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U.S. Plans New Strategy for HIV/AIDS


[sb: now to get the same treatment for us]

By Michael Smith, North American Correspondent, MedPage Today
Published: July 12, 2010

The Obama administration plans to unveil a new AIDS strategy Tuesday, aimed at reducing new infections and increasing the number of HIV-positive people getting care.

Details of the program are to be announced at a White House press conference, but the New York Times, citing a leaked draft of the plan, said the administration aims to reduce the annual number of new infections by 25% within five years.

Currently, there are an estimated 56,000 new infections yearly and the number of people living with HIV is more than a million, according to the CDC. That works out to about one new infection every nine and a half minutes.

Still, tens of thousands of HIV-positive people are not receiving any care -- care that would, the report said, prolong their own lives and reduce the spread of the virus to others. The goal should be, the report said, to increase by 2015 the proportion of newly diagnosed patients linked to clinical care within three months of diagnosis to 85% from the current 65%.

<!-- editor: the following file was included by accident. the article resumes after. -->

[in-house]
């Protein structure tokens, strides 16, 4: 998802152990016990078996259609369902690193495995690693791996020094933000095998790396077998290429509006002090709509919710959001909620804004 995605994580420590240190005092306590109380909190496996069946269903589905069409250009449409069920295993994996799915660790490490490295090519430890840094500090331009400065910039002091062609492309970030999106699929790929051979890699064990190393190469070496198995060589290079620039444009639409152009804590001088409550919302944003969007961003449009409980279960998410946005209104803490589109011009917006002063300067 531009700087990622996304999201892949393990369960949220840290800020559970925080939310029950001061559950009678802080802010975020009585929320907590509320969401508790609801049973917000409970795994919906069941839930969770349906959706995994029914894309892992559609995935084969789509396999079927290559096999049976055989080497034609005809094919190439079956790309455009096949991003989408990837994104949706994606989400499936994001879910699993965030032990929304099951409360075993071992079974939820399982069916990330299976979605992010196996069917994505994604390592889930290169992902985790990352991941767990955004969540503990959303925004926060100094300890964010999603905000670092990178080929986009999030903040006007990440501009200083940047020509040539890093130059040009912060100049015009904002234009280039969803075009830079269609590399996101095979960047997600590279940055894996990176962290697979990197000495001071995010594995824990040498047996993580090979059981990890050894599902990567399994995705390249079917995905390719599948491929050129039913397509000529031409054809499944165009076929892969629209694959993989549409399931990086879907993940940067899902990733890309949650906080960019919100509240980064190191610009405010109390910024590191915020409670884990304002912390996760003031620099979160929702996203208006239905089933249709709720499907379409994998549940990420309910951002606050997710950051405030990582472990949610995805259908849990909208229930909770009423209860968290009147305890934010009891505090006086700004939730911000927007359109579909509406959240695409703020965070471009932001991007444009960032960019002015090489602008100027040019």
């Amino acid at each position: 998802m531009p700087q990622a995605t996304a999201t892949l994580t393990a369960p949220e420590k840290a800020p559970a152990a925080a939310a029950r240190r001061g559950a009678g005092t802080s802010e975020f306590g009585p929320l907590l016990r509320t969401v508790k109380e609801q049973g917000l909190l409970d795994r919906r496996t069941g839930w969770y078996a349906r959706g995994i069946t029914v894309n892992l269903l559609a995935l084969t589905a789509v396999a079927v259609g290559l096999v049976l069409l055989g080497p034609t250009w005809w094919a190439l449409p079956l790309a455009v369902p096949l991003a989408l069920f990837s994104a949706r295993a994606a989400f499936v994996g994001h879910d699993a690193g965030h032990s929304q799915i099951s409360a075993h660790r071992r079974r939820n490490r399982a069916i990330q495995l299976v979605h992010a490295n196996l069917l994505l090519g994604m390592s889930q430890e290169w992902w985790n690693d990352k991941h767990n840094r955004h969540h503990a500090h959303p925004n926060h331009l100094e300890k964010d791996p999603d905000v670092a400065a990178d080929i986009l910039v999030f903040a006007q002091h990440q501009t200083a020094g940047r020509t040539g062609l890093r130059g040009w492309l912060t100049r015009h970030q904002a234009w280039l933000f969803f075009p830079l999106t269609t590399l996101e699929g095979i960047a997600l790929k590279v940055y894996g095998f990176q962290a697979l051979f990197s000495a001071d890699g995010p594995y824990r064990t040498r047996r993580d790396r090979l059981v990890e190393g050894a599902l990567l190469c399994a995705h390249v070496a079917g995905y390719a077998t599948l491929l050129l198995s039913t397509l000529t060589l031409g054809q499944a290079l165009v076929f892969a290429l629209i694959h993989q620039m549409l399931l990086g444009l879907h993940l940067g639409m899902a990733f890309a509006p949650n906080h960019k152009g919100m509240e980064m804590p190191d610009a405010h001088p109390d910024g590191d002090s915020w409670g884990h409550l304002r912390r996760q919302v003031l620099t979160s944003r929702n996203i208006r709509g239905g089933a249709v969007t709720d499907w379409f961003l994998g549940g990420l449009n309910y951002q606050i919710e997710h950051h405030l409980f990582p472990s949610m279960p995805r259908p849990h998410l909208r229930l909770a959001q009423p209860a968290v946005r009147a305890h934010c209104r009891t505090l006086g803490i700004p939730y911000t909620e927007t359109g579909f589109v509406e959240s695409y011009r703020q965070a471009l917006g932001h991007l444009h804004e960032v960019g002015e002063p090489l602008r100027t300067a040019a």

In other HIV-oriented administration actions, Health and Human Services Secretary Kathleen Sebelius announced today that $25 million will be reallocated to the AIDS Drug Assistance Program to reduce the length of waiting lists. More than $800 million has already been allocated to the program this year.

According to the New York Times, the White House report's main additional points are:

* Too few people with the virus know their status. The proportion should increase from 75% to 90% by 2015.
* Federal spending on testing and prevention does not match the need, and the federal government should give more money to states with the highest burden of disease.
* "More attention and resources" should be devoted to gay and bisexual men and to African Americans, who account, respectively, for more than half of new infections each year and for 46% of people living with HIV.
* The HIV transmission rate should be reduced by 30% in five years. Now, about five of every 100 people with HIV transmit the virus to someone in a given year.